The appeals court is considering whether to reverse a lower court’s ruling to halt the probe, which was started in 2012 by Milwaukee County District Attorney John Chisholm.

The brief release of a 24-page document filed by the attorney for Francis Schmitz, the special prosecutor appointed to lead the John Doe probe, contained detailed information about how investigators believed Walker solicited funds for Wisconsin Club for Growth. An attorney for Schmitz has said that Walker is not a target of the probe.

The document was supposed to have remained under seal but was mistakenly released, according to Andrew Grossman, an attorney for the Wisconsin Club for Growth. Among the documents released were several emails laying out the governor’s role in raising funds for the pro-Walker group.

“The Governor is encouraging all to invest in the Wisconsin Club for Growth,” said an April 28, 2011, email from Kate Doner, a Walker campaign consultant, to R.J. Johnson, an adviser to Walker’s campaign and the advocacy group. “Wisconsin Club for Growth can accept corporate and personal donations without limitations and no donors disclosure.”

In the email, Doner wrote to Johnson that Walker wanted Wisconsin Club for Growth exclusively to coordinate campaign themes. “As the Governor discussed … he wants all the issue advocacy efforts run thru one group to ensure correct messaging,” she wrote.

By late Friday, documents could no longer be accessed on the court’s website.

But the disclosure continued to reverberate Saturday, especially among those who were at the center of the fight over Gogebic Taconite’s efforts to build a massive open-pit iron mine in northern Wisconsin. In 2013, Walker signed a bill passed by the Republican-led Legislature that eased environmental regulations for iron mining.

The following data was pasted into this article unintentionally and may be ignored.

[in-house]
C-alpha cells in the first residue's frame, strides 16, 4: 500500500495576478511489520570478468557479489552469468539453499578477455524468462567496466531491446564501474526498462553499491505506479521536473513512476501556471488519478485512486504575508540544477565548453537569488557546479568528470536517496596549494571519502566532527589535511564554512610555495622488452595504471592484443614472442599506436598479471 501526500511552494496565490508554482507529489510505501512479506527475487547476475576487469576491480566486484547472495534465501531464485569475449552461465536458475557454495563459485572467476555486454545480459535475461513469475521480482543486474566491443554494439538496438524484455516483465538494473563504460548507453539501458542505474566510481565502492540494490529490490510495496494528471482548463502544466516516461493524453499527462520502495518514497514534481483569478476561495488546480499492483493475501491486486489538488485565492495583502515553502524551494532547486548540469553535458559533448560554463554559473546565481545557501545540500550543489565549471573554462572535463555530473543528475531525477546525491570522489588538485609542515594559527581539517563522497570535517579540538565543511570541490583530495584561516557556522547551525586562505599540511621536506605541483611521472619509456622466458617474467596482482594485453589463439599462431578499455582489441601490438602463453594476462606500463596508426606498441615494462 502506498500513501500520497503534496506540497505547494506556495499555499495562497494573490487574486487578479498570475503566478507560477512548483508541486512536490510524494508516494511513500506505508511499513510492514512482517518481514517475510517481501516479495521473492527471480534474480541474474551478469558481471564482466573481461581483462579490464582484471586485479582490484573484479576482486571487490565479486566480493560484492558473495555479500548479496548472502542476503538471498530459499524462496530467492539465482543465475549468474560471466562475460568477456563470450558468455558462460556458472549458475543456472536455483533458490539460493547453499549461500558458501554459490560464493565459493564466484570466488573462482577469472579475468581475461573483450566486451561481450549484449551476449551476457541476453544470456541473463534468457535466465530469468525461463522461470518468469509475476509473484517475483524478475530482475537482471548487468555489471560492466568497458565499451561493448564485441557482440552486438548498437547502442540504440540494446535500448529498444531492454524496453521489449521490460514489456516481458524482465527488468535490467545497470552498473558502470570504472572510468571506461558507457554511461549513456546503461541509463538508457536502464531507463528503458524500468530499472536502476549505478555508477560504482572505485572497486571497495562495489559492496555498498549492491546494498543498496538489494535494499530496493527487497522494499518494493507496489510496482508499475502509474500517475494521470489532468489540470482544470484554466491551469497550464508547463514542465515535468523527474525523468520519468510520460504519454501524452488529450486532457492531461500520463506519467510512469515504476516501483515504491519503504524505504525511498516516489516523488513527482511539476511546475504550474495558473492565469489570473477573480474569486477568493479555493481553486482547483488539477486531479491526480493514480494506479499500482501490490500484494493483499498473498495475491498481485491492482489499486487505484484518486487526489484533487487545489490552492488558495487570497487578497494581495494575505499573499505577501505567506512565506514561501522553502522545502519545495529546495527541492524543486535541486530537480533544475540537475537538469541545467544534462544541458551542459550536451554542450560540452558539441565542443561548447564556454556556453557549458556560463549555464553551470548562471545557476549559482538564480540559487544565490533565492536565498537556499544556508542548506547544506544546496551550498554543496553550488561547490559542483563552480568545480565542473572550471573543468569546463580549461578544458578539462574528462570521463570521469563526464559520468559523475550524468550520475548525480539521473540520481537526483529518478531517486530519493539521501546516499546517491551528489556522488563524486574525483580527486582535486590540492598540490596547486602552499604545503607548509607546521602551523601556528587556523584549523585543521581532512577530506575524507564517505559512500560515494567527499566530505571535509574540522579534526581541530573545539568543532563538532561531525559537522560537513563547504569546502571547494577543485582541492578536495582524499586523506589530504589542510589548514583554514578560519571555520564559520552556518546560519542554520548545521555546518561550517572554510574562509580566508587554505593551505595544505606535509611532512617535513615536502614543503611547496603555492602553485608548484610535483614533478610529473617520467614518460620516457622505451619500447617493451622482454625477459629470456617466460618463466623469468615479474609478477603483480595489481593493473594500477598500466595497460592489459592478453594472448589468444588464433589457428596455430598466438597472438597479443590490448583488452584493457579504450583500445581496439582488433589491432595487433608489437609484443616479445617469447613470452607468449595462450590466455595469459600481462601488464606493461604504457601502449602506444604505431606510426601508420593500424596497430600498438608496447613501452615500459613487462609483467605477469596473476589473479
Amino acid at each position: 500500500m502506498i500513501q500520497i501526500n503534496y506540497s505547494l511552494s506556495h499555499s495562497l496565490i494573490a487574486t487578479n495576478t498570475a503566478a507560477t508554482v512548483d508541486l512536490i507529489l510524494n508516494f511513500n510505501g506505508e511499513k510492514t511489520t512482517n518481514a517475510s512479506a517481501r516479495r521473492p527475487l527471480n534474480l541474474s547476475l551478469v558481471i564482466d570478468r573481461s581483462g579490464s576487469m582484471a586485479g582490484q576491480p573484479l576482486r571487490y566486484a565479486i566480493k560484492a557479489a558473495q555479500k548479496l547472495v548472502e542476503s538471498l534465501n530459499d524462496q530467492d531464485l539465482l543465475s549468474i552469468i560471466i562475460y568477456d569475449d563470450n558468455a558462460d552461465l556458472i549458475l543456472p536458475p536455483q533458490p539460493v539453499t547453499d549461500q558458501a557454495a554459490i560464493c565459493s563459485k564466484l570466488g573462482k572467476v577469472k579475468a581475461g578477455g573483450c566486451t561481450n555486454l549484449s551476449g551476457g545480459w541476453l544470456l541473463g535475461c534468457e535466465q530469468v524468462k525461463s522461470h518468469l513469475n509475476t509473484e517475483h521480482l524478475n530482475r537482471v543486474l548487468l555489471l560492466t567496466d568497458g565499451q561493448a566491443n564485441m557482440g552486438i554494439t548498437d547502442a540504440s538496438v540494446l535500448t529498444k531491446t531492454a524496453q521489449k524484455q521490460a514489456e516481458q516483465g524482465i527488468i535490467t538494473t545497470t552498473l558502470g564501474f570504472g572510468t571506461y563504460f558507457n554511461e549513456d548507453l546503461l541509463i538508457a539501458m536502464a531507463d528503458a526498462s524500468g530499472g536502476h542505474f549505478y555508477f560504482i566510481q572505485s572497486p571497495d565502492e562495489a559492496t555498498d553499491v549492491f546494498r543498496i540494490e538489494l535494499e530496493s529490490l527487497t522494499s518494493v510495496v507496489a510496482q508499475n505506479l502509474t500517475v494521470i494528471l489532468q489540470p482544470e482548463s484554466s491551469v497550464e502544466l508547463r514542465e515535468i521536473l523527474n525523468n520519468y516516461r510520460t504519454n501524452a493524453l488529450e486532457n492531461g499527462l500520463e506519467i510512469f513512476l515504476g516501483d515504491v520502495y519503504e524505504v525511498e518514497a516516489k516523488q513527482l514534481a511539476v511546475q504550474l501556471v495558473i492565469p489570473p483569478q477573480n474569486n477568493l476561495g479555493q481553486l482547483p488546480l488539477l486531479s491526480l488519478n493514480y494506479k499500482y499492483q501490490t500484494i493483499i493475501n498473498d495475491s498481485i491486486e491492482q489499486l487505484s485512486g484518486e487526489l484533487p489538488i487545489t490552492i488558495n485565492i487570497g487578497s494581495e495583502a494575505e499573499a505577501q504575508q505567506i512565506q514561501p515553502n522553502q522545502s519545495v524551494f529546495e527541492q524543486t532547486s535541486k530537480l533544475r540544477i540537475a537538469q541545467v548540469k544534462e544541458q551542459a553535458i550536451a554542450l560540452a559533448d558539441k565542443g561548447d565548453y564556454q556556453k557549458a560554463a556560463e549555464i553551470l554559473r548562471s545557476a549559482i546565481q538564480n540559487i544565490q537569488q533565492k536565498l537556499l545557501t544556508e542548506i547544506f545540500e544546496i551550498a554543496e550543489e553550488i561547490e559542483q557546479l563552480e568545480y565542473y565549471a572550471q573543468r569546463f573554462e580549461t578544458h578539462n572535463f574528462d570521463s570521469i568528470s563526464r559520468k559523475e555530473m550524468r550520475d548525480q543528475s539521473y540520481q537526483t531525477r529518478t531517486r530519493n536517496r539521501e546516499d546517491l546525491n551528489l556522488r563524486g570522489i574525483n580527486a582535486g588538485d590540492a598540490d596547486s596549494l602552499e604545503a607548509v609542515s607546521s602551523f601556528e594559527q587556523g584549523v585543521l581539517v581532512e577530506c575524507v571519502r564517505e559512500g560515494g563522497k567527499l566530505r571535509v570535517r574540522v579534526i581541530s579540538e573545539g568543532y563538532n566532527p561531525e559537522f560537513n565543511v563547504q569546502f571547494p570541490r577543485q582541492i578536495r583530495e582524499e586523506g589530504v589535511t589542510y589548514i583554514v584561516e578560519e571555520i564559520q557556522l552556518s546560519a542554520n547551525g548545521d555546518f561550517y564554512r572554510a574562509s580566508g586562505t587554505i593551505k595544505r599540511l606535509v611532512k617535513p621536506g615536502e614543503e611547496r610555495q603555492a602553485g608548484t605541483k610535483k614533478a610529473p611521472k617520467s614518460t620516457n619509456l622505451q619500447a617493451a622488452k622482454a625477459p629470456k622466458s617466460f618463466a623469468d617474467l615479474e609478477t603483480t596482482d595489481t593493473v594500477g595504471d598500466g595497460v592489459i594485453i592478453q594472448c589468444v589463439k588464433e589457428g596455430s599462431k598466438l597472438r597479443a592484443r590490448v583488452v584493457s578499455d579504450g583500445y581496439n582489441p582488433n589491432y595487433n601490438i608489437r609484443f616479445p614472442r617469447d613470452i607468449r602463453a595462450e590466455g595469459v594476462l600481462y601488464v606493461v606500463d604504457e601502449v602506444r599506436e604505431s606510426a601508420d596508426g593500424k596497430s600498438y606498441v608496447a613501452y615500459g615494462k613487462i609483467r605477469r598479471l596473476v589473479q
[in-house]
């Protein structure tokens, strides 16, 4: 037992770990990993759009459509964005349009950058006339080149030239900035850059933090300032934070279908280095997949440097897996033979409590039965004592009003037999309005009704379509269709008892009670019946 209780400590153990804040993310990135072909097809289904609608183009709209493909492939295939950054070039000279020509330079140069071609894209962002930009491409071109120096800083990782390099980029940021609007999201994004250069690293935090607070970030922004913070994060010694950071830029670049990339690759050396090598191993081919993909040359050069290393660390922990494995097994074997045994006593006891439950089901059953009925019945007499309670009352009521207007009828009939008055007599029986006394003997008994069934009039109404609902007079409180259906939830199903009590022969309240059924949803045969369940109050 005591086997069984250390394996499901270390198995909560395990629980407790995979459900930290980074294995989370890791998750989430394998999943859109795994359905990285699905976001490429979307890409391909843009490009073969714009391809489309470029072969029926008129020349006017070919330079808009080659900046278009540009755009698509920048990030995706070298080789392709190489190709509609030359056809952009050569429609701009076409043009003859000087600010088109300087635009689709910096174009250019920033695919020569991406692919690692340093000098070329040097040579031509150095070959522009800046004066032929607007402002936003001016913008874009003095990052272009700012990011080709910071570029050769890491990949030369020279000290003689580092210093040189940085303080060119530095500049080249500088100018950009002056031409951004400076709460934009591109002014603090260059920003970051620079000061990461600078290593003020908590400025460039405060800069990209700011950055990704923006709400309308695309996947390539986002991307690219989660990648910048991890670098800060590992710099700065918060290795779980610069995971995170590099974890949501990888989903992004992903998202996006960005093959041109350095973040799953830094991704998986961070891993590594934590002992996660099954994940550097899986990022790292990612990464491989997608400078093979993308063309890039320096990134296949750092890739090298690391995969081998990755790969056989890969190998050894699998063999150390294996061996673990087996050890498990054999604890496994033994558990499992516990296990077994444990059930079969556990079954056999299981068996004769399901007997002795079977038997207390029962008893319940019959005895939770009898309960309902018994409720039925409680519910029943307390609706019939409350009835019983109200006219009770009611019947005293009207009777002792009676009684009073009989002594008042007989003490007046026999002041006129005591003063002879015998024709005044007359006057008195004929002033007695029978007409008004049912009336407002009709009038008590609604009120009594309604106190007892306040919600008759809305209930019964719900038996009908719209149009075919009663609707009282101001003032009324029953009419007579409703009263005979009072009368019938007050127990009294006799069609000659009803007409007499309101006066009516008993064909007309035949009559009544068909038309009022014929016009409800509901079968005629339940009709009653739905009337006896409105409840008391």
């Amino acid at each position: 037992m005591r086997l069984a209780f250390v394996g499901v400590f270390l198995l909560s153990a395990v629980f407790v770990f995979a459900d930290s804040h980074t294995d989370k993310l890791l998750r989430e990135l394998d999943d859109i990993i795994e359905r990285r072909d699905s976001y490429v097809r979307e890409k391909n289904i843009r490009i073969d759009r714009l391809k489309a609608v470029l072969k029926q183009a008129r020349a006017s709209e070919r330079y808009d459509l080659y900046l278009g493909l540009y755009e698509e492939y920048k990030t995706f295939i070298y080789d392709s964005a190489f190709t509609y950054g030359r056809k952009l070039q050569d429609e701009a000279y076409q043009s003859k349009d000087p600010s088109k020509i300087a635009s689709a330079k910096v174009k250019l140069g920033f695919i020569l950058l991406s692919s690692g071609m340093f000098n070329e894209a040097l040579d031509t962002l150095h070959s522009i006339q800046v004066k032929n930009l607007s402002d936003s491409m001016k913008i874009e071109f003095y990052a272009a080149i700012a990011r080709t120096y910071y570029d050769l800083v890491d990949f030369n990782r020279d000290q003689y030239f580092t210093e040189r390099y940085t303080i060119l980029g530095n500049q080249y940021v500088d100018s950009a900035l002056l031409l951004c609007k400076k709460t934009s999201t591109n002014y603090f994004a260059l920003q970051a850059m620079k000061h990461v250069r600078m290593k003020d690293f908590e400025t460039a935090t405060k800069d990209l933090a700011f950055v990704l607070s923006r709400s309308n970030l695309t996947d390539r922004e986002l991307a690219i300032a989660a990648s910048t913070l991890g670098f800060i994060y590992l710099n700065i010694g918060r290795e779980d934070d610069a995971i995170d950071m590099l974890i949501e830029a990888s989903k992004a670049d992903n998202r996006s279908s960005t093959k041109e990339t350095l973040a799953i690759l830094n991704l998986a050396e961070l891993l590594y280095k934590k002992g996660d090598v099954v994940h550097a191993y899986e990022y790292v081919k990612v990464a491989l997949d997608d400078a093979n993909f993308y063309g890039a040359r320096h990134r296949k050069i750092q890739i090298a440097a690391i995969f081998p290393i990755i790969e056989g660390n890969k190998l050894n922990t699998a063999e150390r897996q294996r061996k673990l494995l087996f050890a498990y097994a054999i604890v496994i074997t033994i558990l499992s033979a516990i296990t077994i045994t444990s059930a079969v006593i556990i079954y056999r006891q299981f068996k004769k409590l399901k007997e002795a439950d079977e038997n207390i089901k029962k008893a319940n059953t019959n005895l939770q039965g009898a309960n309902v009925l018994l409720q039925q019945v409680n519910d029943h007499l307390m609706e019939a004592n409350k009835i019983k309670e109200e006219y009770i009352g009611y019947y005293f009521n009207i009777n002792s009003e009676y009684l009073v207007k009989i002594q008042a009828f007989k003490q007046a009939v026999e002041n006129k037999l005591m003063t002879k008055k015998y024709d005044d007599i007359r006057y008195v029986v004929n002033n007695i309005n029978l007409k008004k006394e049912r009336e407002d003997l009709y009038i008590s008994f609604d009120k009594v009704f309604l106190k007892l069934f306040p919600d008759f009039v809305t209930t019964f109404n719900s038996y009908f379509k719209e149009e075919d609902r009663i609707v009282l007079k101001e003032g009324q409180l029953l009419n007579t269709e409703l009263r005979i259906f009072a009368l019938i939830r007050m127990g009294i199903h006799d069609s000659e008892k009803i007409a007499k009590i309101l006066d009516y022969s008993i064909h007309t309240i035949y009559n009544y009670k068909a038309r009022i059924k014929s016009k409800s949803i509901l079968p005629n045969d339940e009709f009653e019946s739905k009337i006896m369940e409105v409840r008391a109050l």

Donations to nonprofits like Wisconsin Club for Growth are generally not disclosed to the public. Emails obtained by Schmitz’s investigative team suggested that Walker encouraged groups and individuals to give to Club for Growth during the recall in an effort to bypass state rules on disclosure and donation limits.

“I want to throw up that we have a governor that encourages that sort of pay to play mentality,” said Democratic state Sen. Bob Jauch. “It is Louisiana-sleaze politics in which big money thinks it can spend enough to get the government it wants.”

GOP state Sen. Dale Schultz, the only Republican senator who voted against the mining legislation, indicated he was not surprised by the donation. Schultz sought to craft a bipartisan mining bill with Jauch and Democratic state Sen. Tim Cullen.